The first time I picked up anything resembling a rope dart it was a Gforce predator switchblade kama with a long piece of cord tied to the end. I was 13 and wanted to see if I could stick it into a tree. After 45 minutes of aimlessly swinging it around in the air I got tired and stopped caring.
The next day I went outside and swung it around some more. I did this almost daily for a week or so. After a while I just sort of forgot about it and moved onto the next thing. About 3 years later, after I started wushu training, one of the other students in the school was messing around with something after classâ€¦ it was a tennis ball full of pennies on a rope. All he taught me how to do was a foot shot, and that was enough for me to keep asking him to mess around with it every time I saw him.
One day while in ChinaTown, Manhattan, I was in a martial arts supply store with some friends. As I was leaving I noticed a rope dart on the wall and exclaimed, â€œoh my God, I really want to learn how to use a rope dart. What I didnâ€™t notice was a surly old Asian man arguing with the the guy whose blog about rope darts I had read the entirety of a week earlier. Said blogger turned to me, and says â€œWowâ€¦ you have no idea how lucky you are right now brotherâ€. He sold me on his custom made â€œDragons Tooth Rope Dartâ€, with the offer of a free lesson in the park. â€œSee! I told you people want these!â€ the blogger said to the same store clerk as we leave. I began to realize who he was after he gave me his card, and I began to regurgitate the information I had read on his blog just to be sure it was Frank Hatsis and not some other guy I saw in another video.
After the lesson, my friends joked that I was never going to touch the rope dart again. About 3 days later I called Frank and we set up another lesson. Even when I spent a summer up in Canada I brought my rope dart with me â€“ I simply couldnâ€™t go 6 weeks without learning anything new. Through Frank, I met Philippe Poissant. Simultaneously one of the best rope darters and most jovial men I’ve ever met, Phil stepped my game up quite a bit. After every lesson with Phil I practiced for hours by myself in the park during the following days. It became an addiction. I would continue going until the point where the index finger on my lead hand would blister. To this day I have a thick scar on that spot.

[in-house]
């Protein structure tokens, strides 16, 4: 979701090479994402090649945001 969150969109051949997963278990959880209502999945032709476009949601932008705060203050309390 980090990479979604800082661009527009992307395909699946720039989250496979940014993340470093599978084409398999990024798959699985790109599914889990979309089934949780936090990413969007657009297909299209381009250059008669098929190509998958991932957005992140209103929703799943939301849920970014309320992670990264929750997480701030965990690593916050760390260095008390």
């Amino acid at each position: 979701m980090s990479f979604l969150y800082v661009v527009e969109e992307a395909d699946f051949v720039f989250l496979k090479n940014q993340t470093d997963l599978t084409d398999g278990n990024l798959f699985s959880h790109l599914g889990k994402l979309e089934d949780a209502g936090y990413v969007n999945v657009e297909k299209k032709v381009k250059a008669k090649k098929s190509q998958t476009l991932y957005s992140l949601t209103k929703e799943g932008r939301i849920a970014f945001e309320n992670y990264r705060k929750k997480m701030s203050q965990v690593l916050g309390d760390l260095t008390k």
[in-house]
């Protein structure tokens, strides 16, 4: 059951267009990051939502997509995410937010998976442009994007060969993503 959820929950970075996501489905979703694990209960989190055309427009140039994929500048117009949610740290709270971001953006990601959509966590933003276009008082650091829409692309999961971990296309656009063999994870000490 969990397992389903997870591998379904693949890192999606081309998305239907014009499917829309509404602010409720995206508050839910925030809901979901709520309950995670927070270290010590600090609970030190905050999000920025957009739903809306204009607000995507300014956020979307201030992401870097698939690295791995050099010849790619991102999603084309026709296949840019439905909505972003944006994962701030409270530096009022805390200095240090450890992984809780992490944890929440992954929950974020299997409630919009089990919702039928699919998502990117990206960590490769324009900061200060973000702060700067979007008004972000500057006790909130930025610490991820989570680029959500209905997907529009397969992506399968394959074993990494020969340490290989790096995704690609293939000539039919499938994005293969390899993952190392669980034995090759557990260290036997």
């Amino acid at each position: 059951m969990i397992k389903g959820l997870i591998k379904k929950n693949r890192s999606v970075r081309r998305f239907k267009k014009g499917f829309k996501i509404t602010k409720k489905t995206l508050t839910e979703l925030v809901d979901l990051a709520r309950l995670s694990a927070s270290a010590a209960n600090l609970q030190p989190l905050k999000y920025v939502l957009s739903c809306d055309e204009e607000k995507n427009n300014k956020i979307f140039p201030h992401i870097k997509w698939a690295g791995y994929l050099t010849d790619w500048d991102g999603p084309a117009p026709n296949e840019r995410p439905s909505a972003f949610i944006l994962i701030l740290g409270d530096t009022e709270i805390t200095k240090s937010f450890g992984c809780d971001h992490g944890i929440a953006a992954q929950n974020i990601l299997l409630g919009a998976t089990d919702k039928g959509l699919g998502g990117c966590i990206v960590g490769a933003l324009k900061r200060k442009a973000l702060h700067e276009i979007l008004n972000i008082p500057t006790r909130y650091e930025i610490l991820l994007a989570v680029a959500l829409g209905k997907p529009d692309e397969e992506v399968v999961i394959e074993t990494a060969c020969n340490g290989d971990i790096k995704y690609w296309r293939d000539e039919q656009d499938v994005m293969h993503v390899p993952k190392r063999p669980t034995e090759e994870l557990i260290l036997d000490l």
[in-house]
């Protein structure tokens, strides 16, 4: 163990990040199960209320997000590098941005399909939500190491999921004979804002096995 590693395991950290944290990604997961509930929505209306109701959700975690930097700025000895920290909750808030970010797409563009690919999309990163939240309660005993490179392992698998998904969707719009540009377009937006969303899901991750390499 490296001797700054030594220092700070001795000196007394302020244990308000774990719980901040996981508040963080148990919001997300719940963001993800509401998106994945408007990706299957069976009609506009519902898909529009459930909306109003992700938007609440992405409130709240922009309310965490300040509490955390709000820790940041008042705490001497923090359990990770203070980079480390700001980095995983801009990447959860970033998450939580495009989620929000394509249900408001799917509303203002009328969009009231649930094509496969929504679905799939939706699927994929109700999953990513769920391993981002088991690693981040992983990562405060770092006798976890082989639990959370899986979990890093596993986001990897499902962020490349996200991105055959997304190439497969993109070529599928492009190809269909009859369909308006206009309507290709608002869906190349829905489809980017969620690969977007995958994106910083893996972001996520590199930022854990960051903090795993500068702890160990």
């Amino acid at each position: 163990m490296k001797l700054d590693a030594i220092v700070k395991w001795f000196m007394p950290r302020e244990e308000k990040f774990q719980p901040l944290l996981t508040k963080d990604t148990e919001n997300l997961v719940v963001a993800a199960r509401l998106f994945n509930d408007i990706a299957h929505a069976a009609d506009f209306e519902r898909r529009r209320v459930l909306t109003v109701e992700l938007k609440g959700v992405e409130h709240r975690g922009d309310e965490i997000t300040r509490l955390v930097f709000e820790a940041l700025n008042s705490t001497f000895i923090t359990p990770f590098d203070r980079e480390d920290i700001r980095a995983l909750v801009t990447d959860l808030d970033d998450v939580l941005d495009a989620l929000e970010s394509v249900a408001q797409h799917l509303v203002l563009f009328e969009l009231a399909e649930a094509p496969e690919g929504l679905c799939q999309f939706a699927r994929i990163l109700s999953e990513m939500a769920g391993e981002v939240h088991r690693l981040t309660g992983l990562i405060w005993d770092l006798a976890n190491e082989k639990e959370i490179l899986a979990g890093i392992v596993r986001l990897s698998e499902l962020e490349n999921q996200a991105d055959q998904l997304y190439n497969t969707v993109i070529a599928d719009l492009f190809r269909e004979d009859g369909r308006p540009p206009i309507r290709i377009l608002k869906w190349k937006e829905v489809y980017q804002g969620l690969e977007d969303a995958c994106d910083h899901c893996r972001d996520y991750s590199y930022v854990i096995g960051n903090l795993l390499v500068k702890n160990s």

After a good while I started involving my friends to some avail. I would teach them in the same order of techniques I was taught, which proved efficient.
So, now I’m in the â€œRope Dart Academyâ€. A motley crew made up of easily some of the most eccentric, enigmatic, and eclectic individuals I’ve met to date. The only thing any of them seem to have in common is that they all have a God like dominion over the most difficult weapon in the whole of Chinese martial arts. All the while, I keep asking myself, â€œisnâ€™t this just some obscure thing?â€. I meanâ€¦. isnâ€™t it?
Yes, it is. But heres the thing, it’s MY obscure thing.
And IÂ haveÂ a feeling that its about to become a lot of other people’s obscure thing as well.